Decorating White House 'such a unique experience’December 4, 2019
By ALLEN LAMAN
WASHINGTON, D.C. — In pictures, it looks like a fairy tale.
A forest of evergreens stand throughout the White House, illuminated by white lights and adorned with pine cones and glittering ornaments. Some are decorated with American flag trinkets and bows; another honors Gold Star families with golden stars and patriotic ribbons.
According to the White House website, this year’s Christmas decorating theme is “The Spirit of America,” and shines as “a tribute to the traditions, customs, and history that make our Nation great.”
A Jasper woman helped bring it to life.
Maureen Braun has 41 years of Christmas decorating expertise. She owns Finishing Touches — a home decor and gift shop located just off Jasper’s Courthouse Square that opened in 1978 — and has helped fill rooms with holiday goodies ever since. She has also helped decorate commercial trees.
Maureen was one of several thousand people who submitted an online application to be part of the White House winter beautification team, and she was one of just a fraction of that number who were selected to transform the presidential palace. According to the Associated Press, more than 225 volunteers were chosen to help with the work.
“For me, it was the Super Bowl of decorating,” Maureen said in a Tuesday phone interview. “This was just the top for me. I love Christmas and always have, and to be able to participate as a volunteer was just amazing.”
The White House decorations were designed by First Lady Melania Trump to “celebrate the courageous individuals who have shaped our country and kept the American spirit alive,” the estate’s website reads. Maureen, who is the wife of U.S. Sen. Mike Braun, described the result as a Christmas explosion of colors and scents. She and fellow attendees were thankful for the opportunity to create the festive atmosphere.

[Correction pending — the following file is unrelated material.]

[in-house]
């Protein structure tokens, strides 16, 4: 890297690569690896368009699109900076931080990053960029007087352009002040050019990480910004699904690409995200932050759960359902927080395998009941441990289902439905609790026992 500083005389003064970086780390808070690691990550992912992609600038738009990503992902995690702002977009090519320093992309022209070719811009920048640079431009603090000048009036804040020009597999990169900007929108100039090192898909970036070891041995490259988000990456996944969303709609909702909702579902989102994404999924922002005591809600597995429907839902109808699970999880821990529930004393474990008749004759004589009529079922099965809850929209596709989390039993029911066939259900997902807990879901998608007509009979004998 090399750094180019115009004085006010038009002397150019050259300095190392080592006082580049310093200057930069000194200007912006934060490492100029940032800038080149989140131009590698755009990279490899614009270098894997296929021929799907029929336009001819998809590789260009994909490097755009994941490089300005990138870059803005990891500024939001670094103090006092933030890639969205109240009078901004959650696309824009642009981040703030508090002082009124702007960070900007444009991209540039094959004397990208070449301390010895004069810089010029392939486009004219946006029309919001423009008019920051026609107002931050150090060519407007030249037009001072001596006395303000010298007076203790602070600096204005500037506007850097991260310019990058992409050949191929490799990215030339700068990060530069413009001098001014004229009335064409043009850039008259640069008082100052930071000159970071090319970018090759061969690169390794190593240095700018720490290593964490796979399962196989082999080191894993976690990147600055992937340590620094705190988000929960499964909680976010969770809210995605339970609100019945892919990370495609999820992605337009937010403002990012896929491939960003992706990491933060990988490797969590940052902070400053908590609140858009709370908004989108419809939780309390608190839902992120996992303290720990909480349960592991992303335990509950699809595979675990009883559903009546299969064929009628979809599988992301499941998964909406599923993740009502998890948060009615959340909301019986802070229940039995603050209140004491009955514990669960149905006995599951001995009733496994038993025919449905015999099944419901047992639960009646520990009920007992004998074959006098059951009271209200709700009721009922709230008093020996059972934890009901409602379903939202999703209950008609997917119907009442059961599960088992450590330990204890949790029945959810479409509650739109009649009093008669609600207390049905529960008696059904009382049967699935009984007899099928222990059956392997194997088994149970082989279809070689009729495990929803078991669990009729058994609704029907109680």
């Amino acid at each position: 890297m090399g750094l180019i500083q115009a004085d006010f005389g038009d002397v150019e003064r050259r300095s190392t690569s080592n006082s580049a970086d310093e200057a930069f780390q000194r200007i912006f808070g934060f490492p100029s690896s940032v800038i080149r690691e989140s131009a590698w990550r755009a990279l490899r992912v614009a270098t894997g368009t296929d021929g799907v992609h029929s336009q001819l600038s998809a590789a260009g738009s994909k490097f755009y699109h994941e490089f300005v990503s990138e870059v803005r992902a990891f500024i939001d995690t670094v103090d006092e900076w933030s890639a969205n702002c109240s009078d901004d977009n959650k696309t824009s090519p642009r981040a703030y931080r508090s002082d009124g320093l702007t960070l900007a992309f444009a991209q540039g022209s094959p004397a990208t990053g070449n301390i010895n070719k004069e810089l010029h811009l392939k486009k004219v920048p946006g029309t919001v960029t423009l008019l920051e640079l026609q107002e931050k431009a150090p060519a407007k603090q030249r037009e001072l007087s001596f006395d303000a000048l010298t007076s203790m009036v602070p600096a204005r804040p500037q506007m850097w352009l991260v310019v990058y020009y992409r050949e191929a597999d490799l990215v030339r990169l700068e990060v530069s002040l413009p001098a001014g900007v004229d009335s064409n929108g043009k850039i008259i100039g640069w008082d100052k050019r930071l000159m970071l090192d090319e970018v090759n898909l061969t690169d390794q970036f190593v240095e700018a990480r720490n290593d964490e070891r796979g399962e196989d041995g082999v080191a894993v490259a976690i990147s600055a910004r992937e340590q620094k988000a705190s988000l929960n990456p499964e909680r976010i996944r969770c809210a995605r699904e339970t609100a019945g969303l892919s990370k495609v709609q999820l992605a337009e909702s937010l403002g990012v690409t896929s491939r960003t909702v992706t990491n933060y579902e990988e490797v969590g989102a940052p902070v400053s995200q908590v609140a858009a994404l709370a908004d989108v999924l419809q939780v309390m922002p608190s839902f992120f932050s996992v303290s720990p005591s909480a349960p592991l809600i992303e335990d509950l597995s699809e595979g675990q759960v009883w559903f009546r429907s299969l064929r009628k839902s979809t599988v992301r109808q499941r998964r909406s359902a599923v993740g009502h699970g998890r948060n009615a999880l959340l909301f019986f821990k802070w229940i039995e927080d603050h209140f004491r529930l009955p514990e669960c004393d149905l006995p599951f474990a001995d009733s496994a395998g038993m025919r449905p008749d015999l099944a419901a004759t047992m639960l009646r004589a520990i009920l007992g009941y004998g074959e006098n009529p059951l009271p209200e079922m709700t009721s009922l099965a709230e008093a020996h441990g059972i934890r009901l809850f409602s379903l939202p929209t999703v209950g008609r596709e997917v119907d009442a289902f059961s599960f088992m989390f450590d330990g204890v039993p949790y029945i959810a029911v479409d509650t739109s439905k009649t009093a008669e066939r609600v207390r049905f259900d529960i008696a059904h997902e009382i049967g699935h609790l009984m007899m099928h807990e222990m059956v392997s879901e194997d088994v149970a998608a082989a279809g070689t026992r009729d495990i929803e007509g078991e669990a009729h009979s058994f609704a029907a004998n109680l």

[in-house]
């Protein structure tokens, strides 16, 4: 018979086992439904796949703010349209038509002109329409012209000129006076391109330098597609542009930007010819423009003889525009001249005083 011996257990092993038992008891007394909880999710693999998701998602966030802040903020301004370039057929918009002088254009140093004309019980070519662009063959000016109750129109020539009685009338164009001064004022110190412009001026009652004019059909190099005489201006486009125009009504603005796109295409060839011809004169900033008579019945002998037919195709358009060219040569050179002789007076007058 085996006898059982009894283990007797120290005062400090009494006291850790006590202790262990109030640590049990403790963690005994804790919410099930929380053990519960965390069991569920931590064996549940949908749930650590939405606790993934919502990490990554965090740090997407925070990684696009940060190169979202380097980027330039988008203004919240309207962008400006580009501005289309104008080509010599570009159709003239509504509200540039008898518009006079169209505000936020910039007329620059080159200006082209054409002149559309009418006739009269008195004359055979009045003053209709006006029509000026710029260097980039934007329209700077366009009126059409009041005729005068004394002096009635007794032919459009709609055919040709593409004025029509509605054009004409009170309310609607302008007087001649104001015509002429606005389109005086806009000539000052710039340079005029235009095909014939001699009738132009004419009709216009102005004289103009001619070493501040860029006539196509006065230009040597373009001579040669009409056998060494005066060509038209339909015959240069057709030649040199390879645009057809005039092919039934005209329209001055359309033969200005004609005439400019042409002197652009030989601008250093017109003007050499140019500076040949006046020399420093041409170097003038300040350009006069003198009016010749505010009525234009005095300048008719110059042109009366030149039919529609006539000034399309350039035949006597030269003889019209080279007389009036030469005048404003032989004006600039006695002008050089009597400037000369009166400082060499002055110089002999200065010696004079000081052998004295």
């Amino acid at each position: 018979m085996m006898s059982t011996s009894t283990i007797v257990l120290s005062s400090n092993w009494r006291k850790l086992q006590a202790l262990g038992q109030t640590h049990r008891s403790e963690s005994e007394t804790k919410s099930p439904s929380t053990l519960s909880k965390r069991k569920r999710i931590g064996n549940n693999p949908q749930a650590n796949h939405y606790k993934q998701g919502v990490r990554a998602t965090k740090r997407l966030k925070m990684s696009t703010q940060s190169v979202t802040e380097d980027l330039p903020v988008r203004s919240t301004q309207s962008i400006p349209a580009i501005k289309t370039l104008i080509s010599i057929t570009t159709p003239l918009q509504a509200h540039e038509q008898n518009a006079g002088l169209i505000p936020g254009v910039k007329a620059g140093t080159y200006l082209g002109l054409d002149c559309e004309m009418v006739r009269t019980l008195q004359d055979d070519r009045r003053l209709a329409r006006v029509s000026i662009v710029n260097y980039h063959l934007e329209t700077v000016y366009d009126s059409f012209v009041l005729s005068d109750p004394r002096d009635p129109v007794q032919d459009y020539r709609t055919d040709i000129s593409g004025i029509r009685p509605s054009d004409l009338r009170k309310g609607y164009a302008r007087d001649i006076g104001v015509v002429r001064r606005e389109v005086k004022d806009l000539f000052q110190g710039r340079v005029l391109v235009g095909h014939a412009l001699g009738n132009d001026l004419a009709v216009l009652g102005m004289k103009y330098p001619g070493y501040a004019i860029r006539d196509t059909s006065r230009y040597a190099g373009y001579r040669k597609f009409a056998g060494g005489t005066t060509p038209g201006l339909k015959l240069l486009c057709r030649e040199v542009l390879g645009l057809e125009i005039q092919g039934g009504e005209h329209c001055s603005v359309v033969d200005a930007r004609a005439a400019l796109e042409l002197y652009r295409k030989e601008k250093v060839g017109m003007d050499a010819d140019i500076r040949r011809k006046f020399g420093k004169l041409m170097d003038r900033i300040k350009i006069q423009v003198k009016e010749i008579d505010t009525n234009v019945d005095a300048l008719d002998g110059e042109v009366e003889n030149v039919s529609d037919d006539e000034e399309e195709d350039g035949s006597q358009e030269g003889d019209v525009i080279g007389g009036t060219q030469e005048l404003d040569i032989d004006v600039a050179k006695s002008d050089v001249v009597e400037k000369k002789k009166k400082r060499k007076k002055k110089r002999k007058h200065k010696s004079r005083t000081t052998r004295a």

“Many of us felt like we won the lottery, actually,” Maureen said. “Because it was such a unique experience.”
During the three days Maureen lent her talents to the team last week, work stretched from 6 a.m. to 5 p.m. She couldn’t divulge detailed information about the White House’s transformation process, but she did say that she worked on ornaments for the Christmas tree in the building’s Green Room.
Evidence of this can be found online. The First Lady tweeted a collection of action shots taken of decorators, and in the bottom right-hand corner of one, Maureen can be seen crafting one of the tiny novels. By Monday night, that post had been retweeted nearly 9,000 times and had been favorited by 45,000 users.
“And it was just so much fun,” Maureen said. “And also working with people and meeting people from all over the country, it was just an honor and one of the things that I will remember for the rest of my life.”
She added that it was the most beautiful decorating process she’d ever been a part of. Extensive planning goes into making sure everything is just right in the building, which represents all Americans.
“The White House is the people’s house,” she said. “So, we want it to be very special for everyone who’s coming to visit. And I felt especially happy that I got to be on a team that got to make the books and the ornaments and create a very unique piece for the White House. That was very special.”
She hopes to return as a decorating volunteer in the future. Soon, the team’s work will be featured on HGTV. An air date for that program has not been set.
More on DuboisCountyHerald.com
At a national level, Builders Club aims to engage students ages 11 to 14 in service and...
While Christmas tree farms close across the state, the Scherles are pushing ahead.
The owners of Linda’s Nails have a lot of experience in the nail business.
Nestled in a dimly lit, cozy room on the second floor of the J. Herman building in Ferdinand,...
Eugene DeMotte is glad he served 20 years in the U.S. Army. But it wasn’t easy. There was a...
The St. Henry Volunteer Fire Department will begin a new chapter in 2020 after the installation...
A photo essay featuring four local baptisms documented by Herald photojournalists.
Tourists clamored to first see the trickle of oil in the tranquil water of Pearl Harbor, and...